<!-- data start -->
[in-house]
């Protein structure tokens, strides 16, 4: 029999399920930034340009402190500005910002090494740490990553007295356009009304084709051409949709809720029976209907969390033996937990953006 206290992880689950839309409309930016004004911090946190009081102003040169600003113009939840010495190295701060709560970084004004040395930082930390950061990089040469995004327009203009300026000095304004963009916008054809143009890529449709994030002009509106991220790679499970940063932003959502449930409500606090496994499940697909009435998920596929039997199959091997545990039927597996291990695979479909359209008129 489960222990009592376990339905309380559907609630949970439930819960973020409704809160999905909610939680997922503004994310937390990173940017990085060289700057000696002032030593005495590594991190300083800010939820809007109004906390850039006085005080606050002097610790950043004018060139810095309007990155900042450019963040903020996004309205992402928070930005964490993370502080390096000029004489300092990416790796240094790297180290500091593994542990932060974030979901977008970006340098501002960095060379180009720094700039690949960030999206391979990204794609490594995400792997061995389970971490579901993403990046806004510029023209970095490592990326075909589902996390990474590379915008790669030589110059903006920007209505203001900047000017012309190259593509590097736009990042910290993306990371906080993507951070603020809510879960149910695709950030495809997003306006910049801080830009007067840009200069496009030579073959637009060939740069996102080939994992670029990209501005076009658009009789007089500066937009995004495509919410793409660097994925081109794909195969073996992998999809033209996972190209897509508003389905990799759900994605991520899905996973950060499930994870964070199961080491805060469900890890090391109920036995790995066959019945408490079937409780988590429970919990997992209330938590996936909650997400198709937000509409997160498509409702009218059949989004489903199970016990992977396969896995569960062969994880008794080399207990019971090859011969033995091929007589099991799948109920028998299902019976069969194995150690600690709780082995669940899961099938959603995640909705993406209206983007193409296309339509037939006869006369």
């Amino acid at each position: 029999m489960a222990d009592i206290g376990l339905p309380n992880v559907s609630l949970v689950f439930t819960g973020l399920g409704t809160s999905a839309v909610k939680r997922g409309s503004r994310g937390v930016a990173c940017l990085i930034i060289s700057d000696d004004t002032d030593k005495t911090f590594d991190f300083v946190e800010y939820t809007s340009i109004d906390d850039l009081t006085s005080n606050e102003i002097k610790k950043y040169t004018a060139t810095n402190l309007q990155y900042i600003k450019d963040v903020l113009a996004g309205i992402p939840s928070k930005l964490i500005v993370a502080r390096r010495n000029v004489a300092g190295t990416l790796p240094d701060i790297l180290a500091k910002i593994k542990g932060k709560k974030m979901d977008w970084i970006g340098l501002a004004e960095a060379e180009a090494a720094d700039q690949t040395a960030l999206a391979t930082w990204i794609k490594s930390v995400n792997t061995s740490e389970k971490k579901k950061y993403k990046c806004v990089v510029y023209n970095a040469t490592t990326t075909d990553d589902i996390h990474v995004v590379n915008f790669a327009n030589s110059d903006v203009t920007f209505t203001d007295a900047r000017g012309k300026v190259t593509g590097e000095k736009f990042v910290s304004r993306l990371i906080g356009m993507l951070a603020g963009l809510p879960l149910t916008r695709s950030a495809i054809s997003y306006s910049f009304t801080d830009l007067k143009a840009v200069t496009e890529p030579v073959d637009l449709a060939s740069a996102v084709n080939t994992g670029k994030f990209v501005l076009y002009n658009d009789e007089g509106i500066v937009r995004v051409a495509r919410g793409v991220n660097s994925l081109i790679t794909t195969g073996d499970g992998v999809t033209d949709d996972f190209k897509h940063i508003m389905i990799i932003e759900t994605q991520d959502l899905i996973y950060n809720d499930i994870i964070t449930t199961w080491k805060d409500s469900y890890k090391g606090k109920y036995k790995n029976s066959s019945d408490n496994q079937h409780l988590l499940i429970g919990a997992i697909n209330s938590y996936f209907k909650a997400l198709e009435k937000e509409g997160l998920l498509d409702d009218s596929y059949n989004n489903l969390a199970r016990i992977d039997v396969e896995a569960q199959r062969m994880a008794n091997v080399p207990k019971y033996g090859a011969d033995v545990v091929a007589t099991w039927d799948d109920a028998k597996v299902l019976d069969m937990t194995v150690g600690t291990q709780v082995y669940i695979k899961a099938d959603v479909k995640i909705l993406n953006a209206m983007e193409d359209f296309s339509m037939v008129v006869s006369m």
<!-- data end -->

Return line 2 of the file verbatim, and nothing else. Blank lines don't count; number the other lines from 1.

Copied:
């Protein structure tokens, strides 16, 4: 029999399920930034340009402190500005910002090494740490990553007295356009009304084709051409949709809720029976209907969390033996937990953006 206290992880689950839309409309930016004004911090946190009081102003040169600003113009939840010495190295701060709560970084004004040395930082930390950061990089040469995004327009203009300026000095304004963009916008054809143009890529449709994030002009509106991220790679499970940063932003959502449930409500606090496994499940697909009435998920596929039997199959091997545990039927597996291990695979479909359209008129 489960222990009592376990339905309380559907609630949970439930819960973020409704809160999905909610939680997922503004994310937390990173940017990085060289700057000696002032030593005495590594991190300083800010939820809007109004906390850039006085005080606050002097610790950043004018060139810095309007990155900042450019963040903020996004309205992402928070930005964490993370502080390096000029004489300092990416790796240094790297180290500091593994542990932060974030979901977008970006340098501002960095060379180009720094700039690949960030999206391979990204794609490594995400792997061995389970971490579901993403990046806004510029023209970095490592990326075909589902996390990474590379915008790669030589110059903006920007209505203001900047000017012309190259593509590097736009990042910290993306990371906080993507951070603020809510879960149910695709950030495809997003306006910049801080830009007067840009200069496009030579073959637009060939740069996102080939994992670029990209501005076009658009009789007089500066937009995004495509919410793409660097994925081109794909195969073996992998999809033209996972190209897509508003389905990799759900994605991520899905996973950060499930994870964070199961080491805060469900890890090391109920036995790995066959019945408490079937409780988590429970919990997992209330938590996936909650997400198709937000509409997160498509409702009218059949989004489903199970016990992977396969896995569960062969994880008794080399207990019971090859011969033995091929007589099991799948109920028998299902019976069969194995150690600690709780082995669940899961099938959603995640909705993406209206983007193409296309339509037939006869006369």